“21. It is necessary to add a few further remarks about the appropriate legal framework for this application, the Trust recognising that the treatment envisaged involves a facilitative deprivation of liberty.
The power under the Mental Capacity Act 2005 for the Court to make orders for AA’s welfare [the declarations sought under s.16(20(a) and 17(1)(d)] include the power to make an order that deprives her of her liberty, subject to the qualifications set out in s.16A, entitled ‘Section 16 powers: Mental Heath Act patients etc’. In short, a welfare order cannot authorise a deprivation of liberty if AA is ineligible to be deprived of her liberty under paragraph 17 of Schedule A1 of the MCA. That provision stipulates that Schedule 1A of the MCA applies for the purpose of determining whether or not she is ineligible.
The treating team view the obstetric care not as treatment for AA’s mental illness, which could be provided under the MHA, but as physical treatment. Paragraph 2 is the central provision in determining whether ‘P’ is ineligible. Because she is detained under s.2 of the MHA, AA falls within Case A of paragraph 2 as she is both subject to and detained under a hospital treatment regime.
In A NHS Trust v Dr A  EWCH2442 (COP), Baker J endorsed the view that “Case A is clear indication of the primacy of the MHA 1983 when a person is detained in hospital under the hospital treatment regime and it would seem that when it applies P cannot be deprived of liberty under the MCA in a hospital for any purpose.” (s.87) and held that force feeding (which was not treatment for P’s mental disorder) could not be ordered under the MHA or MCA. The inherent jurisdiction provided the route by which treatment in the patients best interest should be authorised. The Applicant Nhs Trust contends that the same analysis applies here. The Official Solicitor agrees and so do I.”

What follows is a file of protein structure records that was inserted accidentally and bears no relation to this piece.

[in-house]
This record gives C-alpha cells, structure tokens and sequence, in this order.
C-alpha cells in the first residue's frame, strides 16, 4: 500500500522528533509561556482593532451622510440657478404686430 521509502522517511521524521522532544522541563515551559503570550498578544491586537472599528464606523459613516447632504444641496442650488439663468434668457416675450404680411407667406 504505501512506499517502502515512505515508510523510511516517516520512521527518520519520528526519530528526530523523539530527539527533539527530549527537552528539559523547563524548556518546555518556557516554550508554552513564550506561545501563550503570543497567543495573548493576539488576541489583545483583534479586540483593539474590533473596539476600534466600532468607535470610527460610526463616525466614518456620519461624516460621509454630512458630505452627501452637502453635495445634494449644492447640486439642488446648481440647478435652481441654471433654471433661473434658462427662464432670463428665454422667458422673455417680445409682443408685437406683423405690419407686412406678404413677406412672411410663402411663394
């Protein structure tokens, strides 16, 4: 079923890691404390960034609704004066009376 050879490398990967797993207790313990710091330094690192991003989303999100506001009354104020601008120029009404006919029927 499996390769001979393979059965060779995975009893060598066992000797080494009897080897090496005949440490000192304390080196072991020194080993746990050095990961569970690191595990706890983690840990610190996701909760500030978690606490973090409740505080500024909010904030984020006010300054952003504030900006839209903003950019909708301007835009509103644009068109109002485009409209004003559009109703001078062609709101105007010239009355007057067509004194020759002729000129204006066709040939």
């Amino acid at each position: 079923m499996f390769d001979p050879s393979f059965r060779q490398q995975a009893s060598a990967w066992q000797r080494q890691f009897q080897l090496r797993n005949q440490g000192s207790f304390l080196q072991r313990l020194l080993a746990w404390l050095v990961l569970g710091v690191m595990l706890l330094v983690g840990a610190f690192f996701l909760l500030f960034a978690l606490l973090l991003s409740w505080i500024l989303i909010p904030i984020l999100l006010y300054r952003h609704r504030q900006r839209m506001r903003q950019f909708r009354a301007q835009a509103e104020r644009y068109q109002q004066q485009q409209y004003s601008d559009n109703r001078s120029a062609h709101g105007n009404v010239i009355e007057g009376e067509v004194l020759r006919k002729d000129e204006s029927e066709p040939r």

Under the “˜inherent jurisdiction” a High Court Judge is able to make a best interests decision on behalf of the patient and he agreed that if necessary, an emergency caesarean could be performed without the patient’s consent. He also gave guidance on the type of restrictions he would permit the Trust to use in carrying out that procedure.
There has been a run of cases concerning serious medical treatment, the interplay between the Mental Health Act and Mental Capacity Act, and the inherent jurisdiction of the High Court. Given the uncertainty around this issue recently, I believe this new analysis will provide a useful clarification for practitioners and individuals supporting those who lack capacity to consent to this type of serious medical treatment.
This is an area where we are receiving many more enquiries and we can advise if you have any concerns with these types of issues. Please contact Jess Flanagan for further information.